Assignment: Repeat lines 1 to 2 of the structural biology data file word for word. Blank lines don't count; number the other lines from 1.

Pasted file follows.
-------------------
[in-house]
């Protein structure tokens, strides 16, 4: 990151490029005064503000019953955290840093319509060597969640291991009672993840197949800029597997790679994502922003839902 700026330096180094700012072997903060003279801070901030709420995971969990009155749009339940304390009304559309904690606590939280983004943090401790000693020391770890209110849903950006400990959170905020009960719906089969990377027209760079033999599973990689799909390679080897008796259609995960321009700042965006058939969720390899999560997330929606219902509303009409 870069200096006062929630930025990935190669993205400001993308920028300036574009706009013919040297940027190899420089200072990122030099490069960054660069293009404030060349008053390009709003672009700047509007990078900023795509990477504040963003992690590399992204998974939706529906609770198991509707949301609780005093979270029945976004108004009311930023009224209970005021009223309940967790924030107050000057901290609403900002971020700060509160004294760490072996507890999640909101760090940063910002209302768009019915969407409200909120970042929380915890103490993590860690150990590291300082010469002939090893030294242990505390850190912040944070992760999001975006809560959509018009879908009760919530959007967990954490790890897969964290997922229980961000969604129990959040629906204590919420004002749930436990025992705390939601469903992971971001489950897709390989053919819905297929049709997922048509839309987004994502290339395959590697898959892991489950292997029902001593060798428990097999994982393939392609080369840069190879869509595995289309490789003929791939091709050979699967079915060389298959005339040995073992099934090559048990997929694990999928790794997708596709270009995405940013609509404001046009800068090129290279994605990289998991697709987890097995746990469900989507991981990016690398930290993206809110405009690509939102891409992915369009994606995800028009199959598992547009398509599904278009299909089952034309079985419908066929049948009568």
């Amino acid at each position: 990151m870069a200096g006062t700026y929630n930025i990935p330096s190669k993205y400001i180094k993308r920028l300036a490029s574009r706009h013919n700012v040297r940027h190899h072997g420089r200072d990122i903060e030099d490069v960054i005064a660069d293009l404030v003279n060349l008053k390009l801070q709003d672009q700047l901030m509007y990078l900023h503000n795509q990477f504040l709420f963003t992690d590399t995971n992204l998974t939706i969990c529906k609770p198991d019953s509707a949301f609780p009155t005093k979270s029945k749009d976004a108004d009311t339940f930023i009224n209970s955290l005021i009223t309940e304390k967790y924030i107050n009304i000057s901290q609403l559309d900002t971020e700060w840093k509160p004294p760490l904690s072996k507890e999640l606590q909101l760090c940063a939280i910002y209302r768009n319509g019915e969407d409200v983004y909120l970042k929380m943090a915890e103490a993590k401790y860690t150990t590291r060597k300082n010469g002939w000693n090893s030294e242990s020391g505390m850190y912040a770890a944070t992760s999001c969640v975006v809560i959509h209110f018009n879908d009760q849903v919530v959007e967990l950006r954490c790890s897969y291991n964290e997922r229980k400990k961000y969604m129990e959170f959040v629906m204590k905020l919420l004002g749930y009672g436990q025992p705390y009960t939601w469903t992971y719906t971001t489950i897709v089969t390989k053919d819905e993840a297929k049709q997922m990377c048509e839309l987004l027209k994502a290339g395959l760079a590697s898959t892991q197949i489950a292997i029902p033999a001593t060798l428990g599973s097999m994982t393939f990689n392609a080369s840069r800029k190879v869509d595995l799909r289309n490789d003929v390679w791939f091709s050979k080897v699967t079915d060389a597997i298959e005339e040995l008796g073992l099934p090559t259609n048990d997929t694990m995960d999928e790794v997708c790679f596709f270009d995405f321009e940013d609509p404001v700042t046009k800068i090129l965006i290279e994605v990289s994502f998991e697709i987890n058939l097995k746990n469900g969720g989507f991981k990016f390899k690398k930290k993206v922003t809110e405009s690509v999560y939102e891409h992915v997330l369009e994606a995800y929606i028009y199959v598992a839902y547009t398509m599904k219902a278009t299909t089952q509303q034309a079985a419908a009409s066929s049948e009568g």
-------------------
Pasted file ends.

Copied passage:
[in-house]
């Protein structure tokens, strides 16, 4: 990151490029005064503000019953955290840093319509060597969640291991009672993840197949800029597997790679994502922003839902 700026330096180094700012072997903060003279801070901030709420995971969990009155749009339940304390009304559309904690606590939280983004943090401790000693020391770890209110849903950006400990959170905020009960719906089969990377027209760079033999599973990689799909390679080897008796259609995960321009700042965006058939969720390899999560997330929606219902509303009409 870069200096006062929630930025990935190669993205400001993308920028300036574009706009013919040297940027190899420089200072990122030099490069960054660069293009404030060349008053390009709003672009700047509007990078900023795509990477504040963003992690590399992204998974939706529906609770198991509707949301609780005093979270029945976004108004009311930023009224209970005021009223309940967790924030107050000057901290609403900002971020700060509160004294760490072996507890999640909101760090940063910002209302768009019915969407409200909120970042929380915890103490993590860690150990590291300082010469002939090893030294242990505390850190912040944070992760999001975006809560959509018009879908009760919530959007967990954490790890897969964290997922229980961000969604129990959040629906204590919420004002749930436990025992705390939601469903992971971001489950897709390989053919819905297929049709997922048509839309987004994502290339395959590697898959892991489950292997029902001593060798428990097999994982393939392609080369840069190879869509595995289309490789003929791939091709050979699967079915060389298959005339040995073992099934090559048990997929694990999928790794997708596709270009995405940013609509404001046009800068090129290279994605990289998991697709987890097995746990469900989507991981990016690398930290993206809110405009690509939102891409992915369009994606995800028009199959598992547009398509599904278009299909089952034309079985419908066929049948009568």